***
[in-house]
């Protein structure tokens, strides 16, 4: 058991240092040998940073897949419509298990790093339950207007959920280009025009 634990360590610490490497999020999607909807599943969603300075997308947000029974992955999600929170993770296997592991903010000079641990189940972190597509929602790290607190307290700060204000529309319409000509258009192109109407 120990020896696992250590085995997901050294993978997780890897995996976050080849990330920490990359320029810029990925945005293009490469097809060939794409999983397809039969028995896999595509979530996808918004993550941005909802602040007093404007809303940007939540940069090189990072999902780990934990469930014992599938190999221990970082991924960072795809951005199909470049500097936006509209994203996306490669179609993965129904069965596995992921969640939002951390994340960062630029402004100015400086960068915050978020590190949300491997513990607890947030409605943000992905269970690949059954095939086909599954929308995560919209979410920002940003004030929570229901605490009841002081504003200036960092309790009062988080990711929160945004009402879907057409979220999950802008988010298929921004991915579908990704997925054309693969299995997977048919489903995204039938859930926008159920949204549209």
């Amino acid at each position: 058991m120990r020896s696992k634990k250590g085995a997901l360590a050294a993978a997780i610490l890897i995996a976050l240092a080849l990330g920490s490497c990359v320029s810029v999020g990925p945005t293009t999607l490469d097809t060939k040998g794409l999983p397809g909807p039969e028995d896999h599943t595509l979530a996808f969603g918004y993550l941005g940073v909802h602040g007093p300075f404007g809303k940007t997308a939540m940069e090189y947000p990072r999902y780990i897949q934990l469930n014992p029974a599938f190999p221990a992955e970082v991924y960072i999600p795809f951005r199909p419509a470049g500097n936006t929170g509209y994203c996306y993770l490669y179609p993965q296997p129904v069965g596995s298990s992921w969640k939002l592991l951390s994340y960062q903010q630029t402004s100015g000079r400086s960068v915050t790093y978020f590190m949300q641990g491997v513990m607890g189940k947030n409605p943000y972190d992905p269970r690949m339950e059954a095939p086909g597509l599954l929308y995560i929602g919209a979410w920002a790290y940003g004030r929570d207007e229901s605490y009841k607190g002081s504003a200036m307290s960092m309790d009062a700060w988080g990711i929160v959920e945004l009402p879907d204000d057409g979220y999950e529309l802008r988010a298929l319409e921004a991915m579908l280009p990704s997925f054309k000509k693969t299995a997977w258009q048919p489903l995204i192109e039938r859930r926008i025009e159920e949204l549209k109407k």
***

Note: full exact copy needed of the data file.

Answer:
[in-house]
């Protein structure tokens, strides 16, 4: 058991240092040998940073897949419509298990790093339950207007959920280009025009 634990360590610490490497999020999607909807599943969603300075997308947000029974992955999600929170993770296997592991903010000079641990189940972190597509929602790290607190307290700060204000529309319409000509258009192109109407 120990020896696992250590085995997901050294993978997780890897995996976050080849990330920490990359320029810029990925945005293009490469097809060939794409999983397809039969028995896999595509979530996808918004993550941005909802602040007093404007809303940007939540940069090189990072999902780990934990469930014992599938190999221990970082991924960072795809951005199909470049500097936006509209994203996306490669179609993965129904069965596995992921969640939002951390994340960062630029402004100015400086960068915050978020590190949300491997513990607890947030409605943000992905269970690949059954095939086909599954929308995560919209979410920002940003004030929570229901605490009841002081504003200036960092309790009062988080990711929160945004009402879907057409979220999950802008988010298929921004991915579908990704997925054309693969299995997977048919489903995204039938859930926008159920949204549209």
């Amino acid at each position: 058991m120990r020896s696992k634990k250590g085995a997901l360590a050294a993978a997780i610490l890897i995996a976050l240092a080849l990330g920490s490497c990359v320029s810029v999020g990925p945005t293009t999607l490469d097809t060939k040998g794409l999983p397809g909807p039969e028995d896999h599943t595509l979530a996808f969603g918004y993550l941005g940073v909802h602040g007093p300075f404007g809303k940007t997308a939540m940069e090189y947000p990072r999902y780990i897949q934990l469930n014992p029974a599938f190999p221990a992955e970082v991924y960072i999600p795809f951005r199909p419509a470049g500097n936006t929170g509209y994203c996306y993770l490669y179609p993965q296997p129904v069965g596995s298990s992921w969640k939002l592991l951390s994340y960062q903010q630029t402004s100015g000079r400086s960068v915050t790093y978020f590190m949300q641990g491997v513990m607890g189940k947030n409605p943000y972190d992905p269970r690949m339950e059954a095939p086909g597509l599954l929308y995560i929602g919209a979410w920002a790290y940003g004030r929570d207007e229901s605490y009841k607190g002081s504003a200036m307290s960092m309790d009062a700060w988080g990711i929160v959920e945004l009402p879907d204000d057409g979220y999950e529309l802008r988010a298929l319409e921004a991915m579908l280009p990704s997925f054309k000509k693969t299995a997977w258009q048919p489903l995204i192109e039938r859930r926008i025009e159920e949204l549209k109407k």